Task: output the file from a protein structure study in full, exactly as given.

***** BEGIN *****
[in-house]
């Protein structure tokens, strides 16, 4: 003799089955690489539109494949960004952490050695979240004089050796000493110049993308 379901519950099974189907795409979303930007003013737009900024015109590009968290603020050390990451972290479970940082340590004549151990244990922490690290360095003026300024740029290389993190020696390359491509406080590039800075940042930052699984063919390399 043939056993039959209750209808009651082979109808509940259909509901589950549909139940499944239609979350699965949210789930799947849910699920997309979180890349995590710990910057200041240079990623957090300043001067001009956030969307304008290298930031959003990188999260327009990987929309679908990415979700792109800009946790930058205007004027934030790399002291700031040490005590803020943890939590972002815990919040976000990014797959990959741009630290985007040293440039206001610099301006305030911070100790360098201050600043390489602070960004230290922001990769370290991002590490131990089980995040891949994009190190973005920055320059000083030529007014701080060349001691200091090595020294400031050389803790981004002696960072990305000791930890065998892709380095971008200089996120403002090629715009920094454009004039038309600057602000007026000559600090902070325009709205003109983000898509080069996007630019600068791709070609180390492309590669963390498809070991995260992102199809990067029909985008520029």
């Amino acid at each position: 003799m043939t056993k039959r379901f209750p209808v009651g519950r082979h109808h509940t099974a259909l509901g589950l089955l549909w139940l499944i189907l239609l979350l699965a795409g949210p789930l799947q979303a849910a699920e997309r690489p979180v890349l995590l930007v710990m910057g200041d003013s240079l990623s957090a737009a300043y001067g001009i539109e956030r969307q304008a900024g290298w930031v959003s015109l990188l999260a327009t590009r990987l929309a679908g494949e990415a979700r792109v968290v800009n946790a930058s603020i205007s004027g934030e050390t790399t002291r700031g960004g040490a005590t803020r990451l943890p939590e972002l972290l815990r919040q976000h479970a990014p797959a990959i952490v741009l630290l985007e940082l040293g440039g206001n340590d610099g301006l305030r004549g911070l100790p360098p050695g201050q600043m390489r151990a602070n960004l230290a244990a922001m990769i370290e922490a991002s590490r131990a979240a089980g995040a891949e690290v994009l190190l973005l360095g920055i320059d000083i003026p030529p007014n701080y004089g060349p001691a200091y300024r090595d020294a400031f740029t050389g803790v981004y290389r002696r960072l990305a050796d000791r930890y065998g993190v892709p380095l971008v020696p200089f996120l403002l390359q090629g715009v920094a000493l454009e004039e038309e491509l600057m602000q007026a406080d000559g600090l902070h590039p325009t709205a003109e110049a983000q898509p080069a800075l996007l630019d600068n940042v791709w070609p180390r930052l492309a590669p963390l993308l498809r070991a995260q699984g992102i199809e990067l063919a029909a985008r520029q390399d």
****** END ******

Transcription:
[in-house]
């Protein structure tokens, strides 16, 4: 003799089955690489539109494949960004952490050695979240004089050796000493110049993308 379901519950099974189907795409979303930007003013737009900024015109590009968290603020050390990451972290479970940082340590004549151990244990922490690290360095003026300024740029290389993190020696390359491509406080590039800075940042930052699984063919390399 043939056993039959209750209808009651082979109808509940259909509901589950549909139940499944239609979350699965949210789930799947849910699920997309979180890349995590710990910057200041240079990623957090300043001067001009956030969307304008290298930031959003990188999260327009990987929309679908990415979700792109800009946790930058205007004027934030790399002291700031040490005590803020943890939590972002815990919040976000990014797959990959741009630290985007040293440039206001610099301006305030911070100790360098201050600043390489602070960004230290922001990769370290991002590490131990089980995040891949994009190190973005920055320059000083030529007014701080060349001691200091090595020294400031050389803790981004002696960072990305000791930890065998892709380095971008200089996120403002090629715009920094454009004039038309600057602000007026000559600090902070325009709205003109983000898509080069996007630019600068791709070609180390492309590669963390498809070991995260992102199809990067029909985008520029």
């Amino acid at each position: 003799m043939t056993k039959r379901f209750p209808v009651g519950r082979h109808h509940t099974a259909l509901g589950l089955l549909w139940l499944i189907l239609l979350l699965a795409g949210p789930l799947q979303a849910a699920e997309r690489p979180v890349l995590l930007v710990m910057g200041d003013s240079l990623s957090a737009a300043y001067g001009i539109e956030r969307q304008a900024g290298w930031v959003s015109l990188l999260a327009t590009r990987l929309a679908g494949e990415a979700r792109v968290v800009n946790a930058s603020i205007s004027g934030e050390t790399t002291r700031g960004g040490a005590t803020r990451l943890p939590e972002l972290l815990r919040q976000h479970a990014p797959a990959i952490v741009l630290l985007e940082l040293g440039g206001n340590d610099g301006l305030r004549g911070l100790p360098p050695g201050q600043m390489r151990a602070n960004l230290a244990a922001m990769i370290e922490a991002s590490r131990a979240a089980g995040a891949e690290v994009l190190l973005l360095g920055i320059d000083i003026p030529p007014n701080y004089g060349p001691a200091y300024r090595d020294a400031f740029t050389g803790v981004y290389r002696r960072l990305a050796d000791r930890y065998g993190v892709p380095l971008v020696p200089f996120l403002l390359q090629g715009v920094a000493l454009e004039e038309e491509l600057m602000q007026a406080d000559g600090l902070h590039p325009t709205a003109e110049a983000q898509p080069a800075l996007l630019d600068n940042v791709w070609p180390r930052l492309a590669p963390l993308l498809r070991a995260q699984g992102i199809e990067l063919a029909a985008r520029q390399d």